In an alternative method, a starting material B(Hal)4 is caused to react with an alkali metal salt of an aromatic compound Ar containing one, two or three cyclopentadiene rings each optionally substituted with x "R" substituents and y "R1 " substituents, to give an intermediate having the formula Ar2 B(Hal)2. This intermediate is then caused to react with a bridging compound comprising a C1 -C12 linear or branched alkylene linker L substituted with two primary amine substituents, to provide a ligand Ar2 BL2. As above, the ligand is deprotonated and then successively reacted with first and second halogenated metal compounds M(Hal)y, wherein the metal atoms in each of the metal compounds are different, to provide a metallocene catalyst having the structure of formula (I), wherein the metal atoms in each Z substituent are different.
For end products wherein "Q" is other than J(R2)z-2, a similar procedure is carried out, i.e., alkali metal salts of compounds having the general structure Q--H are used in place of alkali metal salts of J(R2)z-2.
Alternative transmetalation techniques are also possible, as will be appreciated by those skilled in the art. For example, Huttenhofer et al., "Substituted Silastannatetrahydro-s-indacenes as Cyclopentadienyl Transfer Agents in the Synthesis of Silanediyl-Bridged Zirconocene Complexes," Organometallics 15:4816-4822 (1996), describes a method for preparing metallocenes using substituted silastannatetrahydro-s-indacenes as cyclopentadienyl transfer agents. The Huttenhofer et al. and other methods can be used herein as well.
The following examples are put forth so as to provide those of ordinary skill in the art with a complete disclosure and description of how to prepare and use the metallocene catalysts of the invention. Efforts have been made to ensure accuracy with respect to numbers (e.g., amounts, temperature, etc.) but some errors and deviations should be accounted for. Unless indicated otherwise, parts are parts by weight, temperature is in °C. and pressure is at or near atmospheric.
All patents, patent applications, journal articles and other references mentioned herein are incorporated by reference in their entireties.
Examples 1 through 9 describe methods for synthesizing various metallocene catalysts; Example 10 describes a procedure for using the catalysts in the preparation of polyethylene; and Example 11 describes the procedure used to evaluate the bimodality of the polymer composition prepared using the catalyst of Example 4.
All procedures were performed under airless conditions. All reagents were purchased from Aldrich (Milwaukee, Wis.) except where noted, all solvents were purchased from Mallinckrodt, and all gases from Liquid Carbonic. In each case, the highest purity material available was purchased. All solvents were redistilled from appropriate purification reagents prior to use. All gases were further purified by passing through deoxygenation and dehydration columns prior to use. All products were characterized by NMR.
The catalyst shown was prepared as follows:
Tetramethyl cyclopentadiene (4.7 g) was dissolved in 102 mL THF and cooled to -78° C. n-Butyllithium (18.2 mL of 2.2M in hexane) was added dropwise. The mixture was allowed to warm to room temperature and stirred for 1 h. The resulting suspension was then cooled to -30° C. and 2.25 mL of SiCl4 was added over 10 minutes. The mixture was allowed to warm to room temperature to give a colorless solution. The solution was then stirred at room temperature overnight. The solution was then filtered and concentrated to dryness. The solid was then extracted with pentane and filtered. The pentane was removed to give a colorless solid (6.20 g of bis-tetramethylcyclopentadienyl silicon dichloride). (Analytically pure samples could be obtained by recrystallizing from a concentrated pentane solution.)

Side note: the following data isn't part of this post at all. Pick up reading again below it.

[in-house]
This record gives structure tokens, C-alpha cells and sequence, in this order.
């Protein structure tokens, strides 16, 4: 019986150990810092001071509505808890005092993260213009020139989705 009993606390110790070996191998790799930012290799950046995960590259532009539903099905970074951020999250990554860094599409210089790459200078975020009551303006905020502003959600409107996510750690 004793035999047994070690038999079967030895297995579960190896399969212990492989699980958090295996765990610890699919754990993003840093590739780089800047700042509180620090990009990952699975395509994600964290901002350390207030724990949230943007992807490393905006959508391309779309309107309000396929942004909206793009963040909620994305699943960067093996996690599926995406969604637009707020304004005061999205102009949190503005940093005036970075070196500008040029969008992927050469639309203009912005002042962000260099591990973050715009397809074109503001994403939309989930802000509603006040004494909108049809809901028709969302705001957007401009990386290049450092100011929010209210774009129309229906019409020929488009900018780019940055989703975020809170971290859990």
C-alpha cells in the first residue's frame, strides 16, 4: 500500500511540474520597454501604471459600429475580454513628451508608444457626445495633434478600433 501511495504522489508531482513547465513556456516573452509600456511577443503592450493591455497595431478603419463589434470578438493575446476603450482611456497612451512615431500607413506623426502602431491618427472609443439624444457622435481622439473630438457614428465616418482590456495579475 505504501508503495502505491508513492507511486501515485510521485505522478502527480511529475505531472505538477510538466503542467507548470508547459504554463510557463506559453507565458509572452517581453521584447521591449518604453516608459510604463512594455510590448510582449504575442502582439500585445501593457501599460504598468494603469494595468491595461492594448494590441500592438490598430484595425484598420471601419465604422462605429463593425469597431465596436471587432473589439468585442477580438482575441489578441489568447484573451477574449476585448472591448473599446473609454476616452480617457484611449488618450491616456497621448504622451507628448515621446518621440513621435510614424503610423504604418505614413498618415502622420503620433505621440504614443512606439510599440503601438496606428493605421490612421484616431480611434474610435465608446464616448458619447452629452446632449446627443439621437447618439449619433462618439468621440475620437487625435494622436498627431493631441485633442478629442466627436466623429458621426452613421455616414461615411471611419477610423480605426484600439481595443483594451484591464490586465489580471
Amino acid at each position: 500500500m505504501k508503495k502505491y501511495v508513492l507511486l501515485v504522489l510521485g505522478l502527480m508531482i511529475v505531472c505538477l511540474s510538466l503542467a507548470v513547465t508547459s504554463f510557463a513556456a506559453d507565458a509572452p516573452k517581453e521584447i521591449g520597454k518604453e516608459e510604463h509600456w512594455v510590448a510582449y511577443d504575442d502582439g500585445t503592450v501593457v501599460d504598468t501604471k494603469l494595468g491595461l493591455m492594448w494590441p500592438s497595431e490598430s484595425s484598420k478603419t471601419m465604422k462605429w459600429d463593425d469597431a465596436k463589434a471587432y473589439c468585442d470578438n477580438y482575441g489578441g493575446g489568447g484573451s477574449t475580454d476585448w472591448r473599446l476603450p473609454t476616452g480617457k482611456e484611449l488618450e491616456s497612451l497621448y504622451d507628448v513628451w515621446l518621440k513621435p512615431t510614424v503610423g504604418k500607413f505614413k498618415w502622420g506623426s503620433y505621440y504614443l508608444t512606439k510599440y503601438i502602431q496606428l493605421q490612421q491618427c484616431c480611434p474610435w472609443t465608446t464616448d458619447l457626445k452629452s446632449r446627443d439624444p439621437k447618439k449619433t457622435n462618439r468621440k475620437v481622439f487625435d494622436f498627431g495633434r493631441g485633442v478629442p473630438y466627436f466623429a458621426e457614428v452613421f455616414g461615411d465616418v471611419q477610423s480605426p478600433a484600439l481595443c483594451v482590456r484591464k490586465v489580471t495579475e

Bis-tetramethyl cyclopentadienyl silicon dichloride (2.40 g) was then dissolved in 45 mL THF. To this solution lithium cyclohexylamide (1.49 g in portions) was added. The solution was stirred overnight and the solvents then removed. The solid was extracted with pentane, filtered, and the pentane removed. Yield: 3.30 g of light yellow bis cyclohexylamido bis-tetra-methyl cyclopentadienyl silane.
Bis-cyclohexylamido bis-tetramethylcyclopentadienyl silane (3.29 g) was dissolved in 70 mL of Et2 O and cooled to 0° C. n-Butyllithium (3.6 mL of 10M in hexane) was added slowly. The mixture was allowed to warm to room temperature and stirred overnight. The solvents were removed to yield a yellow solid. The yellow solid was slurried in pentane and filtered. The solid was washed three times with pentane to give 2.30 g of an off-white solid ##STR14##
Zirconium tetrachloride (560 mg) and hafnium tetrachloride (770 mg) were slurried in 65 mL diethyl ether. To that slurry was added 1.18 g of the off-white solid prepared above (gradually, over a 15 minute period). The mixture was diluted with 10 mL of diethyl ether (to wash the solid addition funnel). The mixture was allowed to stir for 18 h. The solvent was then removed. The solid was extracted with 20 mL toluene and filtered. The toluene was removed to yield 1.96 g of a pale yellow powder. NMR indicated the expected mixture of products: the Zr--Zr, Zr--Hf and Hf--Hf dimetallated products.
The catalyst shown was prepared as follows:
Bis-tetramethylcyclopentadienyl silicon dichloride was prepared as described in Example 1. Lithium-t-butylamide was slurried in 50 mL diethyl ether. Bis-tetramethyl cyclopentadienyl silicon dichloride (1.88 g) was added slowly. The mixture was allowed to stir overnight. The solvent was removed and the mixture extracted with pentane and filtered. Removal of pentane gave a yellow oil. The yellow oil was dissolved in 100 mL diethyl ether and cooled to 0° C. n-Butyllithium (3.0 mL of 10M in hexane) was added. The reaction was allowed to warm to room temperature and stirred overnight. The solvent was removed, and the remaining solid was slurried in pentane and filtered to give 0.70 g of colorless solid ##STR16##